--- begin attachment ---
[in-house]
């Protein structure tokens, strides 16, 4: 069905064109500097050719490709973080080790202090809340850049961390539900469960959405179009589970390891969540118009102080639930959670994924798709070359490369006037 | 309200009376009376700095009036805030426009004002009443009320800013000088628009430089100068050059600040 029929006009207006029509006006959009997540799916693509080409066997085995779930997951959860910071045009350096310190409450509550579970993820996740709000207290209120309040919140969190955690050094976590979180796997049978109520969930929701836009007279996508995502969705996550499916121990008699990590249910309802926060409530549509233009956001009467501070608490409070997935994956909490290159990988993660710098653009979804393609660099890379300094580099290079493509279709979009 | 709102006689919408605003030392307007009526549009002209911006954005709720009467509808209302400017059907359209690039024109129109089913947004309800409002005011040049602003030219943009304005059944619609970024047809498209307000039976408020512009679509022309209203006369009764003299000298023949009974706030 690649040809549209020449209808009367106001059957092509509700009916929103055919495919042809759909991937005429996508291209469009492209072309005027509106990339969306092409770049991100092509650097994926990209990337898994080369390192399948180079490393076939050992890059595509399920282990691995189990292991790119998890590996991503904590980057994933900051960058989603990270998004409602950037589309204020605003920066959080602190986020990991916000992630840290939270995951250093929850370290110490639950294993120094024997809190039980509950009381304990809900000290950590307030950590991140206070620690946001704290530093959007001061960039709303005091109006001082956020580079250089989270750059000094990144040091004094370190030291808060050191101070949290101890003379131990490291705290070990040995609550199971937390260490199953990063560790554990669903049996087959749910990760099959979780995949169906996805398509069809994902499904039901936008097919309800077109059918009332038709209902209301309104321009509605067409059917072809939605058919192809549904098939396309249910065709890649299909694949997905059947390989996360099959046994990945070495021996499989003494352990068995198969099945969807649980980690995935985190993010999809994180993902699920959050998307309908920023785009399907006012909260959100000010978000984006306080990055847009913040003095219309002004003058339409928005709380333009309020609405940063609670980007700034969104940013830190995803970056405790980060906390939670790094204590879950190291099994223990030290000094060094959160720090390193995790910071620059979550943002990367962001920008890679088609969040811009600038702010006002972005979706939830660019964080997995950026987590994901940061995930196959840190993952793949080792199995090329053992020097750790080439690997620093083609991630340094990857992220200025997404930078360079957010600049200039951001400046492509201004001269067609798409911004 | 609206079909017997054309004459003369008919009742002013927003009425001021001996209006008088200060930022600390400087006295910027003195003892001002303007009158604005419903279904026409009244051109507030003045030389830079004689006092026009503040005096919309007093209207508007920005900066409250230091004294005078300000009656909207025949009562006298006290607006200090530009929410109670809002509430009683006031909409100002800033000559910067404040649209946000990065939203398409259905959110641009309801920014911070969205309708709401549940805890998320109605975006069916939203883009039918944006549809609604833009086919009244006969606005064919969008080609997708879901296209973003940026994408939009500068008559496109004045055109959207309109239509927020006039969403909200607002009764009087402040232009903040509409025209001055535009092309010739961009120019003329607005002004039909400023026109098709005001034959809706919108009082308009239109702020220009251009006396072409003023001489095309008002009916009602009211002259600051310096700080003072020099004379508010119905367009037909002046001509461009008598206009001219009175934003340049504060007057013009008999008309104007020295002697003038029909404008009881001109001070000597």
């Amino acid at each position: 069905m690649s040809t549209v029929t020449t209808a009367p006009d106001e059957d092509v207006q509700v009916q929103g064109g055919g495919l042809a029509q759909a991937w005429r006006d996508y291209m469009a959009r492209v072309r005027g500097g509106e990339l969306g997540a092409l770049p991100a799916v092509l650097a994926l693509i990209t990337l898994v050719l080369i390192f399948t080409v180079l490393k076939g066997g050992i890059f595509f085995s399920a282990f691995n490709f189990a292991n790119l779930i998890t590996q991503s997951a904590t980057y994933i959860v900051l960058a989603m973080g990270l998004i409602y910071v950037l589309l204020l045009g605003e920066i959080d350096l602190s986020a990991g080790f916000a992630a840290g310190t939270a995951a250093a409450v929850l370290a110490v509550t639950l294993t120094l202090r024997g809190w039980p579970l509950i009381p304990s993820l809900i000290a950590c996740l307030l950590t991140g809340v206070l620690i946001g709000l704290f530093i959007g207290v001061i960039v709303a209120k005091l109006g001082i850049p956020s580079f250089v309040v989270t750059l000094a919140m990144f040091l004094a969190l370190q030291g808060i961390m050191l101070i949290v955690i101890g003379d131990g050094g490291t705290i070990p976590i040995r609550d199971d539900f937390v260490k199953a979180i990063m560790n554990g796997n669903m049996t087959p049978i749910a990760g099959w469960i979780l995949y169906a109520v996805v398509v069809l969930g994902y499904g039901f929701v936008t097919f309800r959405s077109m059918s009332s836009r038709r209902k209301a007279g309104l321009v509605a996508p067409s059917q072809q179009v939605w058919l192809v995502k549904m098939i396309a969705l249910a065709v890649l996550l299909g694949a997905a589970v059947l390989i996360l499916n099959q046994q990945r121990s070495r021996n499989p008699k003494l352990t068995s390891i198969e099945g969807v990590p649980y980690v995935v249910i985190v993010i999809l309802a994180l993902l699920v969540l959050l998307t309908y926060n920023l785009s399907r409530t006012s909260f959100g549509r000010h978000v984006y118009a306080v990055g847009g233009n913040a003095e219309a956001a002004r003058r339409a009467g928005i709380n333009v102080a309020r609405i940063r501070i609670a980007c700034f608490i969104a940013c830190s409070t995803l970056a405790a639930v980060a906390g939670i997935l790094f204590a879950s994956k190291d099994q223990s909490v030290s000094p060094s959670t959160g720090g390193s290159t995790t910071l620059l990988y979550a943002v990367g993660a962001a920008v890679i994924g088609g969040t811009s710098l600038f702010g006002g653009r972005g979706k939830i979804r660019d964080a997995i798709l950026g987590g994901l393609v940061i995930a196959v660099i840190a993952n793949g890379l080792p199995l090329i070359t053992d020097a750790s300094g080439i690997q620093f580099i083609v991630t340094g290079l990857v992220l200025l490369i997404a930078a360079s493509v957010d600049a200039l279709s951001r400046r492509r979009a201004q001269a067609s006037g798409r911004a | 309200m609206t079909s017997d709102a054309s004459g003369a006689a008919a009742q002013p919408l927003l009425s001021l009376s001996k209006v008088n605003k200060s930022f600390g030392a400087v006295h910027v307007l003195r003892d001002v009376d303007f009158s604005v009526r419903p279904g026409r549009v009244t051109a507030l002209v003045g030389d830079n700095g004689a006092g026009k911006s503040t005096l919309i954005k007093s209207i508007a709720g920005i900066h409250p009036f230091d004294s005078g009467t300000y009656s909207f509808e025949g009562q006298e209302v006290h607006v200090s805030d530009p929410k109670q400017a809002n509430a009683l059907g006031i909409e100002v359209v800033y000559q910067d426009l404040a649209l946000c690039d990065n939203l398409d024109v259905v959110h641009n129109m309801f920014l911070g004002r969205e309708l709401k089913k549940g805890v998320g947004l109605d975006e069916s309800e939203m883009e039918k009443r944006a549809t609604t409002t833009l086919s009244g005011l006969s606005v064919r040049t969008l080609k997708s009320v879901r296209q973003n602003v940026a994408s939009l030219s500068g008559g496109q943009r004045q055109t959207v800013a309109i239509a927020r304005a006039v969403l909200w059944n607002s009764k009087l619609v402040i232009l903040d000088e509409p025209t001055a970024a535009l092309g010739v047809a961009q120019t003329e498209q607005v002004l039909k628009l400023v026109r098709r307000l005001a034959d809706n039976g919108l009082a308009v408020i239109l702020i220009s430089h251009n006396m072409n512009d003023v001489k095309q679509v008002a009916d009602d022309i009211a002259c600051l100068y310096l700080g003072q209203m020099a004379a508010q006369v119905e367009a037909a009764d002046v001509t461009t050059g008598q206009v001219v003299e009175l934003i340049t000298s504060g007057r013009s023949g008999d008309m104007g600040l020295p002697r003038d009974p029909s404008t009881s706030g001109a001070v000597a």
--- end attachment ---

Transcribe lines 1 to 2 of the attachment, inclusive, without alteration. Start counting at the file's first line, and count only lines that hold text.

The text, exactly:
[in-house]
């Protein structure tokens, strides 16, 4: 069905064109500097050719490709973080080790202090809340850049961390539900469960959405179009589970390891969540118009102080639930959670994924798709070359490369006037 | 309200009376009376700095009036805030426009004002009443009320800013000088628009430089100068050059600040 029929006009207006029509006006959009997540799916693509080409066997085995779930997951959860910071045009350096310190409450509550579970993820996740709000207290209120309040919140969190955690050094976590979180796997049978109520969930929701836009007279996508995502969705996550499916121990008699990590249910309802926060409530549509233009956001009467501070608490409070997935994956909490290159990988993660710098653009979804393609660099890379300094580099290079493509279709979009 | 709102006689919408605003030392307007009526549009002209911006954005709720009467509808209302400017059907359209690039024109129109089913947004309800409002005011040049602003030219943009304005059944619609970024047809498209307000039976408020512009679509022309209203006369009764003299000298023949009974706030 690649040809549209020449209808009367106001059957092509509700009916929103055919495919042809759909991937005429996508291209469009492209072309005027509106990339969306092409770049991100092509650097994926990209990337898994080369390192399948180079490393076939050992890059595509399920282990691995189990292991790119998890590996991503904590980057994933900051960058989603990270998004409602950037589309204020605003920066959080602190986020990991916000992630840290939270995951250093929850370290110490639950294993120094024997809190039980509950009381304990809900000290950590307030950590991140206070620690946001704290530093959007001061960039709303005091109006001082956020580079250089989270750059000094990144040091004094370190030291808060050191101070949290101890003379131990490291705290070990040995609550199971937390260490199953990063560790554990669903049996087959749910990760099959979780995949169906996805398509069809994902499904039901936008097919309800077109059918009332038709209902209301309104321009509605067409059917072809939605058919192809549904098939396309249910065709890649299909694949997905059947390989996360099959046994990945070495021996499989003494352990068995198969099945969807649980980690995935985190993010999809994180993902699920959050998307309908920023785009399907006012909260959100000010978000984006306080990055847009913040003095219309002004003058339409928005709380333009309020609405940063609670980007700034969104940013830190995803970056405790980060906390939670790094204590879950190291099994223990030290000094060094959160720090390193995790910071620059979550943002990367962001920008890679088609969040811009600038702010006002972005979706939830660019964080997995950026987590994901940061995930196959840190993952793949080792199995090329053992020097750790080439690997620093083609991630340094990857992220200025997404930078360079957010600049200039951001400046492509201004001269067609798409911004 | 609206079909017997054309004459003369008919009742002013927003009425001021001996209006008088200060930022600390400087006295910027003195003892001002303007009158604005419903279904026409009244051109507030003045030389830079004689006092026009503040005096919309007093209207508007920005900066409250230091004294005078300000009656909207025949009562006298006290607006200090530009929410109670809002509430009683006031909409100002800033000559910067404040649209946000990065939203398409259905959110641009309801920014911070969205309708709401549940805890998320109605975006069916939203883009039918944006549809609604833009086919009244006969606005064919969008080609997708879901296209973003940026994408939009500068008559496109004045055109959207309109239509927020006039969403909200607002009764009087402040232009903040509409025209001055535009092309010739961009120019003329607005002004039909400023026109098709005001034959809706919108009082308009239109702020220009251009006396072409003023001489095309008002009916009602009211002259600051310096700080003072020099004379508010119905367009037909002046001509461009008598206009001219009175934003340049504060007057013009008999008309104007020295002697003038029909404008009881001109001070000597």